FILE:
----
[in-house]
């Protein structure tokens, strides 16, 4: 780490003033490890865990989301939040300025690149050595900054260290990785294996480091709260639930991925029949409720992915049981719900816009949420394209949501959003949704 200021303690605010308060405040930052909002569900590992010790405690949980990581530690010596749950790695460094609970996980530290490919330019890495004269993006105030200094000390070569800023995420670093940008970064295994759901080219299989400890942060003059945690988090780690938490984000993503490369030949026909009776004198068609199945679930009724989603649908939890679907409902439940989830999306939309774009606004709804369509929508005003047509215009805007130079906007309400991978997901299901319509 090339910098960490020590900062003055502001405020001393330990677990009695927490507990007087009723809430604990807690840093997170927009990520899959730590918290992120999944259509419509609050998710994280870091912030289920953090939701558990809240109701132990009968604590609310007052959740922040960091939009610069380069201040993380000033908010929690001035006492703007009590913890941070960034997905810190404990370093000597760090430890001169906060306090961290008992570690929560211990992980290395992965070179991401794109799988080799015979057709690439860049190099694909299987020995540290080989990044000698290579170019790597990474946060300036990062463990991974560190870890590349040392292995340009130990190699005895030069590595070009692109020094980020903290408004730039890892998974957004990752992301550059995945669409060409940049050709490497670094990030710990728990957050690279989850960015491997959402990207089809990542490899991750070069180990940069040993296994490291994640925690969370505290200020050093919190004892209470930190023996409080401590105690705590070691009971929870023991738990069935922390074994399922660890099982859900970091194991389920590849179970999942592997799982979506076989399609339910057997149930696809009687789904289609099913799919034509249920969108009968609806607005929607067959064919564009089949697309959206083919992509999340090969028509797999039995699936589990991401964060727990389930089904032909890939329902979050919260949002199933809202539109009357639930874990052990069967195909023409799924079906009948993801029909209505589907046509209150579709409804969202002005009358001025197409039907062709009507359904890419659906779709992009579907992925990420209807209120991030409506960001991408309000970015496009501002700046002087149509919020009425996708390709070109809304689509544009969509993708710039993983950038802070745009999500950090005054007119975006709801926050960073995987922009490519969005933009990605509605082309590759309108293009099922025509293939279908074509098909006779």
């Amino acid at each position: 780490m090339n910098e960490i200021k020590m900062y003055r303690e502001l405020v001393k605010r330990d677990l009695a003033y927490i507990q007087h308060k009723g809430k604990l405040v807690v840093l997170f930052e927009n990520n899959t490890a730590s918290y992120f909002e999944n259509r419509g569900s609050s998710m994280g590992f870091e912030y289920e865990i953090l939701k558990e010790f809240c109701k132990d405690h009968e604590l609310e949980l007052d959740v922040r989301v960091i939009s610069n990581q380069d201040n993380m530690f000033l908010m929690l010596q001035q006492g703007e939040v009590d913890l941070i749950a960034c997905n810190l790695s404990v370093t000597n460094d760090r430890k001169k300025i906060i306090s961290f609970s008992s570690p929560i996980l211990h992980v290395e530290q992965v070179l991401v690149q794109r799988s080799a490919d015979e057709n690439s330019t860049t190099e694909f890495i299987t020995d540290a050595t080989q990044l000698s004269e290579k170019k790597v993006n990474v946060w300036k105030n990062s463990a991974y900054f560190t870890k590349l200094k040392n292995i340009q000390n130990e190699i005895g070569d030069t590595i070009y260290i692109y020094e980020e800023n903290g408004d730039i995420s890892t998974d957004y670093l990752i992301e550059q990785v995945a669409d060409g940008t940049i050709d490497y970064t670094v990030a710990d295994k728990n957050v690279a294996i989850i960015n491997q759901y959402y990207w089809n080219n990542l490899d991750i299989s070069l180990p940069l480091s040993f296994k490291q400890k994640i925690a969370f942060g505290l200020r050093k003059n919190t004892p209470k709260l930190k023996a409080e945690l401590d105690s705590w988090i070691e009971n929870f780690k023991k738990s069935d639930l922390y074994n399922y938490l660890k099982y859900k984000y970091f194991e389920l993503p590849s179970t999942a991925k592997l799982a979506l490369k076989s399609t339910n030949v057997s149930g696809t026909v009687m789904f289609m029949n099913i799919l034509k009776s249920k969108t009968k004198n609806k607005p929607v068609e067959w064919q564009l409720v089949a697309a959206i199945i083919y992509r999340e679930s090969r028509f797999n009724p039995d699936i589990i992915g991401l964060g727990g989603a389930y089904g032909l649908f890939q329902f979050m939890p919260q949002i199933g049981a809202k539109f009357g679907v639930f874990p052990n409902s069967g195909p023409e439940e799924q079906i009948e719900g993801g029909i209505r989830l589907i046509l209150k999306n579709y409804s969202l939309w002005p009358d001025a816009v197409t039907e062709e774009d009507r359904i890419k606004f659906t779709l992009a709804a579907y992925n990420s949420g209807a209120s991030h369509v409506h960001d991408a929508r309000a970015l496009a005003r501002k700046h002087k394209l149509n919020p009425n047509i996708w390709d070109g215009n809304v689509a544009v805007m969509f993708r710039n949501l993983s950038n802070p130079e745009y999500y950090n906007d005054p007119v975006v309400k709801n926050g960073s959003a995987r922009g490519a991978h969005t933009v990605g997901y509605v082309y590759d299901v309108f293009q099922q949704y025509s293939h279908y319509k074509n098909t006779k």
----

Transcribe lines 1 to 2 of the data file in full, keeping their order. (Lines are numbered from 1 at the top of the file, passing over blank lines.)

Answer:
[in-house]
């Protein structure tokens, strides 16, 4: 780490003033490890865990989301939040300025690149050595900054260290990785294996480091709260639930991925029949409720992915049981719900816009949420394209949501959003949704 200021303690605010308060405040930052909002569900590992010790405690949980990581530690010596749950790695460094609970996980530290490919330019890495004269993006105030200094000390070569800023995420670093940008970064295994759901080219299989400890942060003059945690988090780690938490984000993503490369030949026909009776004198068609199945679930009724989603649908939890679907409902439940989830999306939309774009606004709804369509929508005003047509215009805007130079906007309400991978997901299901319509 090339910098960490020590900062003055502001405020001393330990677990009695927490507990007087009723809430604990807690840093997170927009990520899959730590918290992120999944259509419509609050998710994280870091912030289920953090939701558990809240109701132990009968604590609310007052959740922040960091939009610069380069201040993380000033908010929690001035006492703007009590913890941070960034997905810190404990370093000597760090430890001169906060306090961290008992570690929560211990992980290395992965070179991401794109799988080799015979057709690439860049190099694909299987020995540290080989990044000698290579170019790597990474946060300036990062463990991974560190870890590349040392292995340009130990190699005895030069590595070009692109020094980020903290408004730039890892998974957004990752992301550059995945669409060409940049050709490497670094990030710990728990957050690279989850960015491997959402990207089809990542490899991750070069180990940069040993296994490291994640925690969370505290200020050093919190004892209470930190023996409080401590105690705590070691009971929870023991738990069935922390074994399922660890099982859900970091194991389920590849179970999942592997799982979506076989399609339910057997149930696809009687789904289609099913799919034509249920969108009968609806607005929607067959064919564009089949697309959206083919992509999340090969028509797999039995699936589990991401964060727990389930089904032909890939329902979050919260949002199933809202539109009357639930874990052990069967195909023409799924079906009948993801029909209505589907046509209150579709409804969202002005009358001025197409039907062709009507359904890419659906779709992009579907992925990420209807209120991030409506960001991408309000970015496009501002700046002087149509919020009425996708390709070109809304689509544009969509993708710039993983950038802070745009999500950090005054007119975006709801926050960073995987922009490519969005933009990605509605082309590759309108293009099922025509293939279908074509098909006779």